Hello, dear readers! One of the key elements that can majorly impact the overall feel and energy of a song is its tempo. The tempo sets the pace and rhythm of how listeners connect with your music. Last week, my dedicated voice student, Finnigan Green, struggled with the one of their songs, and it affected their breathing and emotions ~ until we changed the tempo.
In this three-part blog series, we will explore 3 different aspects of a song, and how they can affect the way your song resonates. Today's blog will address the issue of tempo.
In the wonderful Netflix Whitney Houston docudrama, "I Wanna Dance With Somebody", there is a scene where Ms. Houston sings "Home" from the Broadway production of "The Wiz" on her very first TV appearance, on the Merv Griffin Show. Because she was an amateur, at the time, she did not know the correct BPM (beats per minute) of the song in order to communicate it to the band. As a result, it started very slow and low energy. Lucky for her, Cissy Houston, her Mom, was there and able to conduct the band and bring up the tempo, the energy, and the interest of the audience!
YouTube Link: https://youtu.be/t5CeQ3twVaI
But, can you imagine the alternative? What if the entire song was tentative and a bit awkward ~ like the beginning? It could have affected Whitney Houston's entire future.
Today, we will focus on what to do if the tempo feels "off" by examining three scenarios: when the tempo is too fast, too slow, or just right.
Conclusion: Tempo plays a vital role in the overall success of a song, dictating its energy, mood, and connection with the audience. By assessing whether the tempo is too fast, too slow, or just right, you can identify areas for improvement and refine your performance accordingly. Stay tuned for Part 2 of this blog series, where we'll explore the significance of the key and its impact on your song's emotional journey. Remember, the magic of music lies in its ability to evolve and transform, so don't be afraid to experiment and find the tempo that brings your song to life.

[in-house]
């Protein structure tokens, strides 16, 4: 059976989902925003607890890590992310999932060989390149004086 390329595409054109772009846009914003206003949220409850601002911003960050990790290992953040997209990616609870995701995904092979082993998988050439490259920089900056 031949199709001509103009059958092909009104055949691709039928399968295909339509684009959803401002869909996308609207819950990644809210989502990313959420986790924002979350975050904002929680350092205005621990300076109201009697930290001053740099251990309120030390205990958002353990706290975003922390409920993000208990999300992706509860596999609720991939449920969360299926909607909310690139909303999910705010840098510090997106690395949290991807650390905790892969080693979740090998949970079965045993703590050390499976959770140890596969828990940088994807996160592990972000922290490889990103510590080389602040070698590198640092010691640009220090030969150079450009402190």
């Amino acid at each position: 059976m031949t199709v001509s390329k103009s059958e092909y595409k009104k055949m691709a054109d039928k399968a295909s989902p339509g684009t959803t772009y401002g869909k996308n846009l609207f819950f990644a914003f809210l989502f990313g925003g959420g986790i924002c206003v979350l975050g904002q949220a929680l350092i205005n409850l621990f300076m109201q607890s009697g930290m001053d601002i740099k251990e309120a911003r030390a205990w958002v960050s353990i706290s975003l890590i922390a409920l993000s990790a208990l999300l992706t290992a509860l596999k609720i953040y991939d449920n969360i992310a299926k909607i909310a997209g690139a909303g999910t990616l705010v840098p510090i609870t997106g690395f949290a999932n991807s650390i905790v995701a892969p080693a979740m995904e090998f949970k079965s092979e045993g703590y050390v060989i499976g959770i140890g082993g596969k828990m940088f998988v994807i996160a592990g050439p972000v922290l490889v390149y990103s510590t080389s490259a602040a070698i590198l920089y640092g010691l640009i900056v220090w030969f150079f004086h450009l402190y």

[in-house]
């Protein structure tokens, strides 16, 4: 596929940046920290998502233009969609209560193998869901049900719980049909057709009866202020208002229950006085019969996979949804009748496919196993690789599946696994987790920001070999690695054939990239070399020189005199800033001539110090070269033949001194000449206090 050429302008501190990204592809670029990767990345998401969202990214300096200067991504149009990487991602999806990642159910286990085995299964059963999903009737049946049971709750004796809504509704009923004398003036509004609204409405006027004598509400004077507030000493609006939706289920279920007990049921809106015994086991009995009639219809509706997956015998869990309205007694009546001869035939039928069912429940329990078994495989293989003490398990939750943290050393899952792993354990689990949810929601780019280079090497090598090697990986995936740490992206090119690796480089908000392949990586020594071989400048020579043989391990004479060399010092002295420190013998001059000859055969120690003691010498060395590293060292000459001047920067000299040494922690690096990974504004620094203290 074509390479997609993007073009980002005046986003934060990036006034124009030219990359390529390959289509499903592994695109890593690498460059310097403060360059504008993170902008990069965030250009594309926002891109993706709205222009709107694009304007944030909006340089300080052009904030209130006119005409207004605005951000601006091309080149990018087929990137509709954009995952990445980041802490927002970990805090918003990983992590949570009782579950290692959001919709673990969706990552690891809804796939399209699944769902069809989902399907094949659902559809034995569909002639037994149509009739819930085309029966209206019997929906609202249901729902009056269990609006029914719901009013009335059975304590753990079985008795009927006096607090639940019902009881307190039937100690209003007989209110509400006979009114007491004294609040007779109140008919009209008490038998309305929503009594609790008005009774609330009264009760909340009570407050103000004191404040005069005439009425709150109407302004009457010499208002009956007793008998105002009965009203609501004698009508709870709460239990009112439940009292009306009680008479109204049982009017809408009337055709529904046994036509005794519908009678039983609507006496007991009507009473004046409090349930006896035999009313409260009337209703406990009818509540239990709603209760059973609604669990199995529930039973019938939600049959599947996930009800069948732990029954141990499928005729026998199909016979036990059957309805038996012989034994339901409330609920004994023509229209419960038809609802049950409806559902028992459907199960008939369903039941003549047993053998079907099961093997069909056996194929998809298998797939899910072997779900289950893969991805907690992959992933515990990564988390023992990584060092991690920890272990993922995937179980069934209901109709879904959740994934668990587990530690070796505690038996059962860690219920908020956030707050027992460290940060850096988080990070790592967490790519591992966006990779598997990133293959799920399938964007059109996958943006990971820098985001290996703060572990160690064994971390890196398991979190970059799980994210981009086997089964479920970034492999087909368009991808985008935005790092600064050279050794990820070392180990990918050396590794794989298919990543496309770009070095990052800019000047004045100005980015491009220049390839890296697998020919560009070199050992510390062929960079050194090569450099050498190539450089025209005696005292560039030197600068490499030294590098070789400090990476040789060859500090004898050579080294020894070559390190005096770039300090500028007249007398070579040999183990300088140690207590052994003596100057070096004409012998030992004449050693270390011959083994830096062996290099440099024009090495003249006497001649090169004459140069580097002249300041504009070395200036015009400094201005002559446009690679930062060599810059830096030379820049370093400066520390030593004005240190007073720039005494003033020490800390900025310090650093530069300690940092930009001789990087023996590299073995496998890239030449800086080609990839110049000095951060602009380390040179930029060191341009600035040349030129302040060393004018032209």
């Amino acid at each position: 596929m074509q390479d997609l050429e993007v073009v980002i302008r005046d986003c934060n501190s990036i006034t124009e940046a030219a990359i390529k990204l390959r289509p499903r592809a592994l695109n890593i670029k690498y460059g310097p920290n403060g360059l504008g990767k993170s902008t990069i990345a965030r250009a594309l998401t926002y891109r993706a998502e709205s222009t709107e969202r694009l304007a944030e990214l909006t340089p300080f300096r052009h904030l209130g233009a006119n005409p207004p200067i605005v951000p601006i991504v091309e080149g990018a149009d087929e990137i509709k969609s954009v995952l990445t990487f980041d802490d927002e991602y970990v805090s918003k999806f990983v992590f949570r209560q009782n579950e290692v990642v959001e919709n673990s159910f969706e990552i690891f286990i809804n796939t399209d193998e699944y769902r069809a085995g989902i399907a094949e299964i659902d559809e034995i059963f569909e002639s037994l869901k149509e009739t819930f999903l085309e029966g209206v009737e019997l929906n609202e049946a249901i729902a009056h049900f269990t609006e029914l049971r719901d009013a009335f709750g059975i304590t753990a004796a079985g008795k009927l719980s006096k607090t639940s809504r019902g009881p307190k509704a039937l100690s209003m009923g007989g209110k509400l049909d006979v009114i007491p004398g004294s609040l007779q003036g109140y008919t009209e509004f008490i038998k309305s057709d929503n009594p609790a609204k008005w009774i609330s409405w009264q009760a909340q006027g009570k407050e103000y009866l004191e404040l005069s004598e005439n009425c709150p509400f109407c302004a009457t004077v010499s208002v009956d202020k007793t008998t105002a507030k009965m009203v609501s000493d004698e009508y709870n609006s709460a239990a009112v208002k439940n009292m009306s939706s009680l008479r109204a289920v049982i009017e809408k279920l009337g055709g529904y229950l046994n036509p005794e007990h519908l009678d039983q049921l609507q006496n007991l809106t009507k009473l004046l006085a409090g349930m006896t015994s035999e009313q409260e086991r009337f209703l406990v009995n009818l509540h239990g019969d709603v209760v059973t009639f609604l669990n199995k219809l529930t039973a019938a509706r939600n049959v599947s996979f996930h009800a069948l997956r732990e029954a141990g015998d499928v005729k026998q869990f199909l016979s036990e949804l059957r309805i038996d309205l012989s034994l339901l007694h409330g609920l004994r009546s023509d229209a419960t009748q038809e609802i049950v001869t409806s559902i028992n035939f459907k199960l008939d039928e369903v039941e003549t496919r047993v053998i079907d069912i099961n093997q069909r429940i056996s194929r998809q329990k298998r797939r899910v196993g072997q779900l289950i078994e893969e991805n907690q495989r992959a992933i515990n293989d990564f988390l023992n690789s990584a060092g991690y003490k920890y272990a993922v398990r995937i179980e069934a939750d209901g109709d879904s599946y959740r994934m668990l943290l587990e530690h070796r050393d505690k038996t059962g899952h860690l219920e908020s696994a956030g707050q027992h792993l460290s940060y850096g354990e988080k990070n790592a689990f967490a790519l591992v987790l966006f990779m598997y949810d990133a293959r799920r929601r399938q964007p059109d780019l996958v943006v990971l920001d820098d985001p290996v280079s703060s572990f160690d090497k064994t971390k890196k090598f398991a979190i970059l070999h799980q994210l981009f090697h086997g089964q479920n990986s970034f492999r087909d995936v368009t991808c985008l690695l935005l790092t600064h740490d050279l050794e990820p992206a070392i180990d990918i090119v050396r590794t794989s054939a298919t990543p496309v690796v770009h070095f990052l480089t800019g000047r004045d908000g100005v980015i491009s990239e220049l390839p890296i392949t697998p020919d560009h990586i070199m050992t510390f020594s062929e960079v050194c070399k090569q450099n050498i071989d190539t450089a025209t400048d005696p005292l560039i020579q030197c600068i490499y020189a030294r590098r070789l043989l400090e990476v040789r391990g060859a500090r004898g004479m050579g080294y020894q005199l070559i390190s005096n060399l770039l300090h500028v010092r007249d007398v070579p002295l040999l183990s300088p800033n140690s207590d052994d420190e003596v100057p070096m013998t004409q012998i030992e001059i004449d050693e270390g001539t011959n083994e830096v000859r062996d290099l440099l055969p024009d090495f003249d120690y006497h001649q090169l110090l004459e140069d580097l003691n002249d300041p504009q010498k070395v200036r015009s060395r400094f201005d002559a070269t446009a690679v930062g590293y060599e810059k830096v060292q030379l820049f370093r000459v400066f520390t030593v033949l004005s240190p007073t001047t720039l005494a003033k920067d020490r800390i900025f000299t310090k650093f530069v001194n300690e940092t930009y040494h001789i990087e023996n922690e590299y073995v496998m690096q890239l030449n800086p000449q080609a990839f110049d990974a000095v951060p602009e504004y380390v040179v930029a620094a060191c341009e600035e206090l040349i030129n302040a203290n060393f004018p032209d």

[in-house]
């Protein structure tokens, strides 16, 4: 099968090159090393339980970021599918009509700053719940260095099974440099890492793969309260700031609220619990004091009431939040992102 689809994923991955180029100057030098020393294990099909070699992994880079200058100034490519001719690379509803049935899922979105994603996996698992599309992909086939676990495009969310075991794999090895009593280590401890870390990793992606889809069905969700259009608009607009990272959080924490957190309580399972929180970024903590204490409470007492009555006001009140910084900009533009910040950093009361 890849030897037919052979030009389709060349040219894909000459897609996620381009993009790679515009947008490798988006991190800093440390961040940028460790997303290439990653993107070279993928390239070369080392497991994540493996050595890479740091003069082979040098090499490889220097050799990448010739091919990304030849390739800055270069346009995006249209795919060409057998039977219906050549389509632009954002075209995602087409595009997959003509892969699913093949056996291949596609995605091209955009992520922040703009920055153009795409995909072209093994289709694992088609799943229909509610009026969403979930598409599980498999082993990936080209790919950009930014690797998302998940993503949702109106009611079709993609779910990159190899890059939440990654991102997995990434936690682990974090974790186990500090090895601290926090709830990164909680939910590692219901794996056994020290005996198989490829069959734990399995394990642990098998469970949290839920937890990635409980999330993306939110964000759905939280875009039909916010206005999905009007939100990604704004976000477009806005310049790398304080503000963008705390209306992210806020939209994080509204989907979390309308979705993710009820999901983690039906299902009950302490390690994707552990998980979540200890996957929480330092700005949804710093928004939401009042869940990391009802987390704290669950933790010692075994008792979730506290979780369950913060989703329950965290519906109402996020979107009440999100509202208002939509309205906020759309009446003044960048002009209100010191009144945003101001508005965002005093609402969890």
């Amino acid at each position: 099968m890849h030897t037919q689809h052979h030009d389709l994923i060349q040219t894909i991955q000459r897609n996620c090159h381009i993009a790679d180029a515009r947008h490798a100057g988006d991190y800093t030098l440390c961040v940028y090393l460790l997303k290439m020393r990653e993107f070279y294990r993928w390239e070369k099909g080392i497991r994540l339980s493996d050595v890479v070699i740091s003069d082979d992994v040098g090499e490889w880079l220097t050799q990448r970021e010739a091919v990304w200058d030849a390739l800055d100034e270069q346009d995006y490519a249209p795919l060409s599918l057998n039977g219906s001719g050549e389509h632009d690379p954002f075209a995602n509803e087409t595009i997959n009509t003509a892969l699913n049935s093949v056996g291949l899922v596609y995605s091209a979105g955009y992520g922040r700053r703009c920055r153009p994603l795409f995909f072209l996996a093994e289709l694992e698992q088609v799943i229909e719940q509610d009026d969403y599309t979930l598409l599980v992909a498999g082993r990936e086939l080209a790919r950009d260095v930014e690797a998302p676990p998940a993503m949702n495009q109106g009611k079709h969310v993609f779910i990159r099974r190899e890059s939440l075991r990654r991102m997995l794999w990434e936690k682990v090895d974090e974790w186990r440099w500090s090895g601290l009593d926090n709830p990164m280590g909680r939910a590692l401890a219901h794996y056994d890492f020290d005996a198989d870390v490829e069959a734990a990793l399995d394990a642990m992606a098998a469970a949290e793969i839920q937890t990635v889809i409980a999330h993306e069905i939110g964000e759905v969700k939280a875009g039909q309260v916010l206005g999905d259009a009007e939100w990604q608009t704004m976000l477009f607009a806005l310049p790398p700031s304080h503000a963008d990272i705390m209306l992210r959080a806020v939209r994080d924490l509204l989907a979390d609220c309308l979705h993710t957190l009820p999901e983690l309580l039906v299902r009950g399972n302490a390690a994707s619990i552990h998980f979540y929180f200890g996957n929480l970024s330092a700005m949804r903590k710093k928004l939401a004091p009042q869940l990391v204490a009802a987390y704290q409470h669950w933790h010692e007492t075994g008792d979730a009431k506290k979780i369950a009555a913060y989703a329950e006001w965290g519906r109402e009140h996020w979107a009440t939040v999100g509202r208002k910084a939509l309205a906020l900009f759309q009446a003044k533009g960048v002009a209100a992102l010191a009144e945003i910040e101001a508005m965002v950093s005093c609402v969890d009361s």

EXERCISE FOR BEGINNERS:
Choose a song and sing it at slow, medium, and fast tempos. What feels most "right" for you? Now find 3 different karaoke tracks for that same song, and look at the timestamps. Longer versions of a song are usually slower, while shorter tracks are generally faster (assuming the song structure is the same). I usually like to pick a mid-tempo or slower tempo track for ballads, so I have room to riff and so that my words can be more impactful. I always dance out dance songs, before choosing the tempo and bpm. Also, competitive dance songs need to be at regulation tempos so dancers can do and feel their best.
Modern Music Tempos
(BPM = beats per minute)
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Karen Lyu (she/her) is a Holistic Voice Coach + Eclectic Jazz Singer/Songwriter/Actor who has taught over 1,000 students from 13 countries to transform their voices, since 1997. She is an eHow.com YouTube voice expert who has earned IMIA, CCHI, TNAOC, TESOL, and New Science of Singing certifications. In Minneapolis, MN, she was the Voice Department Head and the Executive Director of the legendary West Bank School of Music. Due to her love of jazz, she earned a BSS in Jazz Studies, Vocal Performance from Cornell College. Currently, she is Co-Chair of the Voice and Speech Teachers Association (VASTA) BizCore Committee, and a full member of the National Association of Teachers of Singing (NATS). Her new mission is to train creative amateur singers to become passionate pro performers who sing on pitch! Karen’s honors include a Minnesota State Arts Board grant, a $10,000+ arts patron sponsorship, a MusiCares grant, being Executive Director of West Bank School of Music, and being a judge for Hmong Idol USA. Karen has sung in over 40 musical styles and dozen languages with 13 bands, since 1993. Karen has ADHD and mental illness, which makes her a more compassionate and innovative vocal coach. She is a huge tech nerd with 15 years of experience voice coaching online. Karen has lived in South Korea, CA, TX, MN, IA, TN, Chicago, IL ~ now Atlanta, GA. Karen also enjoys food, travel, yoga, animals, and the arts.